For many years Florida was the top television and film location outside of Hollywood and New York with productions filmed here such as Caddyshack, Flipper, Parenthood, Miami Vice, My Girl and Edward Scissorhands. In the late 1990s other states began to compete aggressively for these multi-million dollar productions and the high wage jobs associated with them by offering economic incentives. Production companies, sound stages, and post production facilities emerged in those states and Florida saw a sharp decline in film and television production. In 2004, state leaders recognized the value of investing in our industry and implemented a program to bring the jobs back.

Unlike some states, Florida did not offer incentives on the front end. Instead Florida offered a small tax rebate after Florida residents were hired and production was completed. As a result, Florida quickly re-established its film, television and digital media industry growing to 16,000+ companies with 100,000+ Floridians with an average wage of more than $72,000 per year. Due to the state’s program, diverse locations and skilled workforce, popular television series such as Burn Notice and The Glades and movies like Dolphin Tale and Dolphin Tale 2 were filmed in Florida, directly injecting more than $1 billion into Florida’s economy. Florida’s incentive program was good for industry professionals, good for the tourism industry and good for the tax-payer. Since 2004, for every $1 Florida invested, more than $5 was spent in the state. Much of the spending came from other states, new money injected into Florida’s economy.

Unfortunately, the program was allowed to sunset by the legislature and no successor program was passed to compete with other states for these jobs. The last two significant productions to receive the credit and showcase our beautiful state to the world while creating thousands of jobs, were the hit television series Bloodline and Ballers. In large part because of the infrastructure cultivated by Florida’s tax credit program and Florida’s workforce, Netflix announced Bloodline would return to Florida for a third season absent the incentive. According to the Florida Keys & Key West Tourist Development Council season 1 of Bloodline was responsible for generating $65 million in new travel spending, 1,738 jobs and $9.4 million in state and local tax revenue in addition to the $30 million in production spending. Unfortunately, the coup was short lived. The number of episodes for season 3 was reduced and the decision was made to end Bloodline after the 3rd season, a huge loss for the Keys and the South Florida economy.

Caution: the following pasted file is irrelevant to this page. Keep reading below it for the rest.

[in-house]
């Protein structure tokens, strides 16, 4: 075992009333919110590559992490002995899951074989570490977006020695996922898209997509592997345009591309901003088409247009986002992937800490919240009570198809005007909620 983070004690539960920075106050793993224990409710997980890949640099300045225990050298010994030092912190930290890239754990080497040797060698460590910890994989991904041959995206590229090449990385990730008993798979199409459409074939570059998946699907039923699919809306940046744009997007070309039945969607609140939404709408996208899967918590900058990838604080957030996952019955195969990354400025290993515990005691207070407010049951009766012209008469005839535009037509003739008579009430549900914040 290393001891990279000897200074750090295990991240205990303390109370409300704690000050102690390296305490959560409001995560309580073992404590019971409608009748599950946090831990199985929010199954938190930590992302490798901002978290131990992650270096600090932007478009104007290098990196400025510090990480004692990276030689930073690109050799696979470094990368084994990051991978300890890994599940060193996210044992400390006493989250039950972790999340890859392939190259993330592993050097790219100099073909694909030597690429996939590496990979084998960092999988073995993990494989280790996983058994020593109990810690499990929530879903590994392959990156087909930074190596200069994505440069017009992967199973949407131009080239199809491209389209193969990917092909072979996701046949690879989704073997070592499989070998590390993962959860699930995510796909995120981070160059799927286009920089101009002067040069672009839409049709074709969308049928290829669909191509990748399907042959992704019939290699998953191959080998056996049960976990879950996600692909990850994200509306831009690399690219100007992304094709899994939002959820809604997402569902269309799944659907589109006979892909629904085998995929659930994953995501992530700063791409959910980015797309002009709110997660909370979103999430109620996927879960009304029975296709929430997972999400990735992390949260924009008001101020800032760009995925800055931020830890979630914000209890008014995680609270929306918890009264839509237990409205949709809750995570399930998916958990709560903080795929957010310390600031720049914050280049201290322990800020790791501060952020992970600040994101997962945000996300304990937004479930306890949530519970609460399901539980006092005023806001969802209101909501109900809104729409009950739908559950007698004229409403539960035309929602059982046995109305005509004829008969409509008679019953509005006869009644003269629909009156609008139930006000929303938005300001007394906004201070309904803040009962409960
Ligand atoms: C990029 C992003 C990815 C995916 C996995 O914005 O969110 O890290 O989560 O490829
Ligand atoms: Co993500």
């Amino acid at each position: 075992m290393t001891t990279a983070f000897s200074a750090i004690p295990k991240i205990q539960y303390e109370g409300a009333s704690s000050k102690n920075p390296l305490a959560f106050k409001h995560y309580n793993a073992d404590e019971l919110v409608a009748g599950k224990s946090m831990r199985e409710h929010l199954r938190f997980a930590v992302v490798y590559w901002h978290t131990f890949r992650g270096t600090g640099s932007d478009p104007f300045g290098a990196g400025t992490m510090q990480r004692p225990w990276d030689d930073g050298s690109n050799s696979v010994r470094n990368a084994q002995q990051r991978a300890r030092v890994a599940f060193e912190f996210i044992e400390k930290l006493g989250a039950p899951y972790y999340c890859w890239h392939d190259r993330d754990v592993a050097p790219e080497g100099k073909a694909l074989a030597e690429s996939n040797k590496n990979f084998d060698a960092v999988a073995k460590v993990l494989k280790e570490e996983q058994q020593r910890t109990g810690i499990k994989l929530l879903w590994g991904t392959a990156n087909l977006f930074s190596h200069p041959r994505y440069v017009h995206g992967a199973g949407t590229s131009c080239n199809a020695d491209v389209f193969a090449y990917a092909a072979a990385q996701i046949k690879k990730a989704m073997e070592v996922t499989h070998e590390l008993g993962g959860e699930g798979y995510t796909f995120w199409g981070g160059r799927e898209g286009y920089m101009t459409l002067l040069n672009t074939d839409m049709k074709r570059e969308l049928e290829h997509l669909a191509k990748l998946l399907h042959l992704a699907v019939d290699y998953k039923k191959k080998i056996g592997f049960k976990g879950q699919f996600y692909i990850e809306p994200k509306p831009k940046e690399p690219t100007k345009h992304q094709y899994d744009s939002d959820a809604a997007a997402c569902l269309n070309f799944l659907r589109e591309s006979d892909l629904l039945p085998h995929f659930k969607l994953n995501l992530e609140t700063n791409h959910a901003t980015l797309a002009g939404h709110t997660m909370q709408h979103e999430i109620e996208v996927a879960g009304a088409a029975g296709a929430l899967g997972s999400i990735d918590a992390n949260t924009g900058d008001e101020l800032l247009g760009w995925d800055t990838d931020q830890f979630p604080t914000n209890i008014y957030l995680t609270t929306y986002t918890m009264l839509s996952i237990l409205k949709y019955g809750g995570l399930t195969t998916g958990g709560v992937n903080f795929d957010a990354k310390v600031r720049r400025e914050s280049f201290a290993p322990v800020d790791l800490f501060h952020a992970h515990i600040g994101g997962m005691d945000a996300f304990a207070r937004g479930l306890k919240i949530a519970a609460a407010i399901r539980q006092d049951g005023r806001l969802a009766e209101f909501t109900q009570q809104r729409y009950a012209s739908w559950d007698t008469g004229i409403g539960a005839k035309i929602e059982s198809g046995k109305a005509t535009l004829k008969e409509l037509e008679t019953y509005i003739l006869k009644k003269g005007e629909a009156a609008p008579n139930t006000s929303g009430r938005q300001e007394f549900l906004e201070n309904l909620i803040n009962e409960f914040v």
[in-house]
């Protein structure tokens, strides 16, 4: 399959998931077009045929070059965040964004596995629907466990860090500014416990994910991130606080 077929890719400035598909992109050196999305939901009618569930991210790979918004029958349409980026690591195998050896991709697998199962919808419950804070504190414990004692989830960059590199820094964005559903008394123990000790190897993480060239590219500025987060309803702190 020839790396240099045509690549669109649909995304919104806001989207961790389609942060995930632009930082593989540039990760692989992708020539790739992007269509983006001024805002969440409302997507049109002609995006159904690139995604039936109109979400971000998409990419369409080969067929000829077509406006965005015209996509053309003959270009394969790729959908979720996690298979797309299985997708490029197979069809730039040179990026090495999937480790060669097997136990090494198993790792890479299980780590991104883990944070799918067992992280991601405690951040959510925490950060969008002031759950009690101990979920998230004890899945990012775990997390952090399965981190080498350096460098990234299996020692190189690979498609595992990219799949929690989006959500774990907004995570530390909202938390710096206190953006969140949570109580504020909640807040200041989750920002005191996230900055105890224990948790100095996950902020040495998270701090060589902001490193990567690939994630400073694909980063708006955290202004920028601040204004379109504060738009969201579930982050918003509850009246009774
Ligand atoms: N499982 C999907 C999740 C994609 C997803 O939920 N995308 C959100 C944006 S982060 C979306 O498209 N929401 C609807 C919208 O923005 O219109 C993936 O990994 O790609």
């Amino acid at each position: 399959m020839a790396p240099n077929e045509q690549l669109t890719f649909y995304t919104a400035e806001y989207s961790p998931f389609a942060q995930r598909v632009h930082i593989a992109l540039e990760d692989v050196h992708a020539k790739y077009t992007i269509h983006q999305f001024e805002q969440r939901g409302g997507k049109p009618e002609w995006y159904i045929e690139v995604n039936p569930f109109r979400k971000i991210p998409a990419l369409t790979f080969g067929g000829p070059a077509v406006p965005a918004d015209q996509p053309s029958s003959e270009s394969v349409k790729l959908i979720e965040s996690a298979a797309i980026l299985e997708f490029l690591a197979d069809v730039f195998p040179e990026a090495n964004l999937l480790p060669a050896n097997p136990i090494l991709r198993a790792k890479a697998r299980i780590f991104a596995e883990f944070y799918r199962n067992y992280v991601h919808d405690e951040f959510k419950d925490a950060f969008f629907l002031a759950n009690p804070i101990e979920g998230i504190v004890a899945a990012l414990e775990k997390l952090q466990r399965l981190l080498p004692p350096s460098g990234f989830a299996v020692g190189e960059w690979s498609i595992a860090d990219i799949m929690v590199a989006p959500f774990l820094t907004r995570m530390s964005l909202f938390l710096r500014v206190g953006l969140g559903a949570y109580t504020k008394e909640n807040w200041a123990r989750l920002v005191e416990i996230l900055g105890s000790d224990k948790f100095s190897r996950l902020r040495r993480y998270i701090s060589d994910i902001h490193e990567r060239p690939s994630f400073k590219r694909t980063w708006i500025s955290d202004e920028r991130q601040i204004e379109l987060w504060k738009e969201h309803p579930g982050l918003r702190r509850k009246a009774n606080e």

On the heels of losing Bloodline, HBO recently affirmed the incentive was a key factor in deciding to set up production of Ballers in Miami. It has now been confirmed that with the Florida incentive no longer available, HBO is moving the show to California after two seasons. In Florida, each season of Ballers produced more than $20 million in spending; more than 2,800 Floridians hired, including cast and crew; 1,000+ hotel room nights and another 3,000 condo/short term rental uses.

The confluence of losing Bloodline and Ballers further demonstrates that absent a program to allow us to compete for new productions, Florida will be stuck watching a “Groundhog Day” with the jobs losses of the 1990’s.

Film Florida is committed to rebuilding this industry and ensuring there are Florida-based jobs for the 5,000 film and digital media students graduating annually who are currently moving out of state to find jobs. Specifically, many of our graduates are moving to our neighbor to the North – Georgia, where Governor Nathan Deal reports, “film and television productions generated an economic impact of more than $7 billion this year.” Meanwhile Florida, absent a state program, more than 50 projects in the last three years that would have spent more than $875 million, used more than 140,000 hotel rooms and would have had an economic impact of more than $2 billion WERE LOST.

Florida has come back before and we will come back again. As the President of Film Florida, I am committed to working with legislators and stakeholders to send the signal that despite the recent losses, Florida is open for business and competing for high wage jobs in the film, television and digital media industry. I sincerely believe putting Floridians back to work at home, generating new revenues and increasing tourism is an important step toward growing and diversifying our economy. Let’s put Florida back on the map as a perfect destination to do entertainment production.

Kelly Paige, President, Film Florida